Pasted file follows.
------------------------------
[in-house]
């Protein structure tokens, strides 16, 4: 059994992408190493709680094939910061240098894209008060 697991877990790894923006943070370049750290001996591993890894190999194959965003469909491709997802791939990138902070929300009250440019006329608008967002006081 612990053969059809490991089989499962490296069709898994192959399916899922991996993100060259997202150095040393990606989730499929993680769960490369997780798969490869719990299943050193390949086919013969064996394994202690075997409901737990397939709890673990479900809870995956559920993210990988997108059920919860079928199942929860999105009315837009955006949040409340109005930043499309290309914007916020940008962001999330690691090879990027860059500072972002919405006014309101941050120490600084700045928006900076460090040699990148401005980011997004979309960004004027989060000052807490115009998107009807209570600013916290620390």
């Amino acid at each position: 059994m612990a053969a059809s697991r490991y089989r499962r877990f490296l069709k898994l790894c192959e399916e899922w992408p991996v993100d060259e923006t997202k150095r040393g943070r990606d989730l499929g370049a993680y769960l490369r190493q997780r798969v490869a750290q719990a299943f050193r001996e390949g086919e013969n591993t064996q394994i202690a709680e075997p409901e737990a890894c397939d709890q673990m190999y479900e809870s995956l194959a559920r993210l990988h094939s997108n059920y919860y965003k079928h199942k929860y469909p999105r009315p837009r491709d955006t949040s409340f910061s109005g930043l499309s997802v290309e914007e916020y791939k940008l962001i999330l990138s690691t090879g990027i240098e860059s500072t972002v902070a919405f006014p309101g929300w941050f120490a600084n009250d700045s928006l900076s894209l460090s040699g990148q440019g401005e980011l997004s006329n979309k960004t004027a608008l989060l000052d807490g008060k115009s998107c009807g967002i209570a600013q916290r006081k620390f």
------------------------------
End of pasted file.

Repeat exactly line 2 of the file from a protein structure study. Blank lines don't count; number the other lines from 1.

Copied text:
């Protein structure tokens, strides 16, 4: 059994992408190493709680094939910061240098894209008060 697991877990790894923006943070370049750290001996591993890894190999194959965003469909491709997802791939990138902070929300009250440019006329608008967002006081 612990053969059809490991089989499962490296069709898994192959399916899922991996993100060259997202150095040393990606989730499929993680769960490369997780798969490869719990299943050193390949086919013969064996394994202690075997409901737990397939709890673990479900809870995956559920993210990988997108059920919860079928199942929860999105009315837009955006949040409340109005930043499309290309914007916020940008962001999330690691090879990027860059500072972002919405006014309101941050120490600084700045928006900076460090040699990148401005980011997004979309960004004027989060000052807490115009998107009807209570600013916290620390």